6.2 The purpose of industry codes

Industry codes of practice occupy an unusual place in the prescription of generally applicable norms of behaviour. They are offered as a form of ‘selfregulation’ by which industry participants ‘set standards on how to comply with, and exceed, various aspects of the law’.[1] They are offered, therefore, as setting generally applicable and enforceable norms of conduct. Industry codes pose some challenge to the understanding that the fixing of generally applicable and enforceable norms of conduct is a public function to be exercised, directly or indirectly, by the legislature.

As Treasury pointed out, self-regulation through an industry code carries with it a number of limitations and difficulties:[2]

  • the standards set may not be adequate;
  • not all industry participants may subscribe to, and be bound by, the code;
  • monitoring and enforcement of compliance with the code may be inadequate; and
  • the limited consequences for breach of the code may not be enough to make industry participants correct and prevent systemic failures in its application.

I would add one point. There may now be some doubt about the extent to which obligations contained in industry codes can be relied on and enforced by individuals. The doubt arises, in part, because of the broad range of provisions contained in industry codes. Some are expressed as promises, capable of direct application to the relationship between an individual and a financial services entity. Others are not.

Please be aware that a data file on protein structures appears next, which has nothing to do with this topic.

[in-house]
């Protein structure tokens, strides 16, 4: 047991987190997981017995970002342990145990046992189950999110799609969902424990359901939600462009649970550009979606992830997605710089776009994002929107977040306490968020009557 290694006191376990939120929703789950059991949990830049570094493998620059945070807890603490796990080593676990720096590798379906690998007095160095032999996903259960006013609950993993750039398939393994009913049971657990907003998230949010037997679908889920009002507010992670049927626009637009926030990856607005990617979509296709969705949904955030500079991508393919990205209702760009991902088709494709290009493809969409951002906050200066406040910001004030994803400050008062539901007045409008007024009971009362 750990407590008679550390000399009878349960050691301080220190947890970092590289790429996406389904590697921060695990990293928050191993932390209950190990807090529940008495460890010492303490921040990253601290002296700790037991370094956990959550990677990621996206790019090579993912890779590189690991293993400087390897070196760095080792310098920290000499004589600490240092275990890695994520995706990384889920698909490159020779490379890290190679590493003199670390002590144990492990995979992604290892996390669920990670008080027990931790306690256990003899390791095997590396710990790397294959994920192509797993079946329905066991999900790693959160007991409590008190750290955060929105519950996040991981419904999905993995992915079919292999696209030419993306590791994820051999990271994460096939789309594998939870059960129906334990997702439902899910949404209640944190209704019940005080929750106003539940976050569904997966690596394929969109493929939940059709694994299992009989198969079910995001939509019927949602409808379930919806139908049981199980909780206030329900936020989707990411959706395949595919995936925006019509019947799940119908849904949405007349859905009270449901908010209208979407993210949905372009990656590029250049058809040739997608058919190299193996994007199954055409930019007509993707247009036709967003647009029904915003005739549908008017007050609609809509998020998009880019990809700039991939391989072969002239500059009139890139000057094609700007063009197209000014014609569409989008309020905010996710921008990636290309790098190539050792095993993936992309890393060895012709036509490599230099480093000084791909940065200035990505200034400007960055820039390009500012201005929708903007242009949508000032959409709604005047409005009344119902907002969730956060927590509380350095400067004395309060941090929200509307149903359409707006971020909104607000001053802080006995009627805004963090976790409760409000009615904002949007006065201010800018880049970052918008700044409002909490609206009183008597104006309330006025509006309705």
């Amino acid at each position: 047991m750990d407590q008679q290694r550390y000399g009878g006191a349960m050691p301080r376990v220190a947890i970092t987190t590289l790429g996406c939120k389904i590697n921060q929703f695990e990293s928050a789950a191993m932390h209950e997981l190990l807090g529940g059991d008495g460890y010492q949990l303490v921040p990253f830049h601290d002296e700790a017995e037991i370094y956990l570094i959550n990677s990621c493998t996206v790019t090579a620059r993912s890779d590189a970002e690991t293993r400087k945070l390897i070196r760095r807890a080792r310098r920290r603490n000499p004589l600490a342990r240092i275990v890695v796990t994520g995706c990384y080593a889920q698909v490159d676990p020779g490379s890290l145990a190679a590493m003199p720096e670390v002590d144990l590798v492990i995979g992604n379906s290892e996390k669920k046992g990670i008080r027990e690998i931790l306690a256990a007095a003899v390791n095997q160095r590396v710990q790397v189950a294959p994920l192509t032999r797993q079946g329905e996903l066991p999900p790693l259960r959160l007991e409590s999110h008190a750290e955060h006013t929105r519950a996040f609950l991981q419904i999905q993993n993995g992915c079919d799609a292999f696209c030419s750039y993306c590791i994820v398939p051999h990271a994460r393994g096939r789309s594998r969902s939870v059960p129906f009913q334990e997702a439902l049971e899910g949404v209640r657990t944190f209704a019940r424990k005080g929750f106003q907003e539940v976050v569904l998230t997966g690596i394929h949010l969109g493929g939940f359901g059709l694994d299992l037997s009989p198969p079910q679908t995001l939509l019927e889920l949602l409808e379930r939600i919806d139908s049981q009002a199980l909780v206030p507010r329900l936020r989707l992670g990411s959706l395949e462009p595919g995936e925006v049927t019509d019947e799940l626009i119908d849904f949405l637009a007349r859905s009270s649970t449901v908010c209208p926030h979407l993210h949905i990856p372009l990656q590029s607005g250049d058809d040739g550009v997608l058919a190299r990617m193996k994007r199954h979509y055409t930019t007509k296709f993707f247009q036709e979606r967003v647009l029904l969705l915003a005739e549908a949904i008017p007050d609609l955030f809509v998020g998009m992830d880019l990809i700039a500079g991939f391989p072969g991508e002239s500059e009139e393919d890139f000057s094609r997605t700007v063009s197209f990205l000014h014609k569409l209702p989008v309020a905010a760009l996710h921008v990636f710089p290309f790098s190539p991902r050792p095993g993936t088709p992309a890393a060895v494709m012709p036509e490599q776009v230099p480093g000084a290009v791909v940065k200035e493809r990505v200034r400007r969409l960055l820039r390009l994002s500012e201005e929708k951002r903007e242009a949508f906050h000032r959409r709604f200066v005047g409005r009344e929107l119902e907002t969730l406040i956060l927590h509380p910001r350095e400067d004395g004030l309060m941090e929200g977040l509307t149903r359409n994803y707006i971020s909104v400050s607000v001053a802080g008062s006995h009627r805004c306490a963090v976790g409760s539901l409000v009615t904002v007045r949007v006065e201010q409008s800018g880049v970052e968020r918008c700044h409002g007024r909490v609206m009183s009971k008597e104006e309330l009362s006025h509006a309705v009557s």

Another matter to be considered is the necessarily incremental development of this area of the law through judicial decisions. Intermediate courts of appeal have held that terms contained in earlier versions of the Code are incorporated into, and form part of, the contract between bank and customer or guarantor.[3] Of necessity, these decisions related to specific provisions of the Code, and were informed by the specific circumstances of the cases.

In the circumstances, there may be some uncertainty about which provisions of industry codes can be relied on, and enforced, by individuals. Uncertainty of this kind is highly undesirable. All participants in the financial services industry – including consumers – must know what rules govern their dealings. This is especially so given that rights under contracts with financial services entities are capable of being traded, assigned and subrogated. Parties to contracts, not only the immediate but also any successor parties, must know what terms govern their relationship.

Some attention has already been given to how these limitations and difficulties can be met. In its December 2017 report, the ASIC Enforcement Review Taskforce made five recommendations about industry codes in the financial sector. It recommended that:

  • ASIC approval should be required for the content of and governance arrangements for relevant codes;[4]
  • entities should be required to subscribe to the approved codes relevant to the activities in which they are engaged;[5]
  • approved codes should be binding on and enforceable against subscribers by contractual arrangements with a code monitoring body;[6]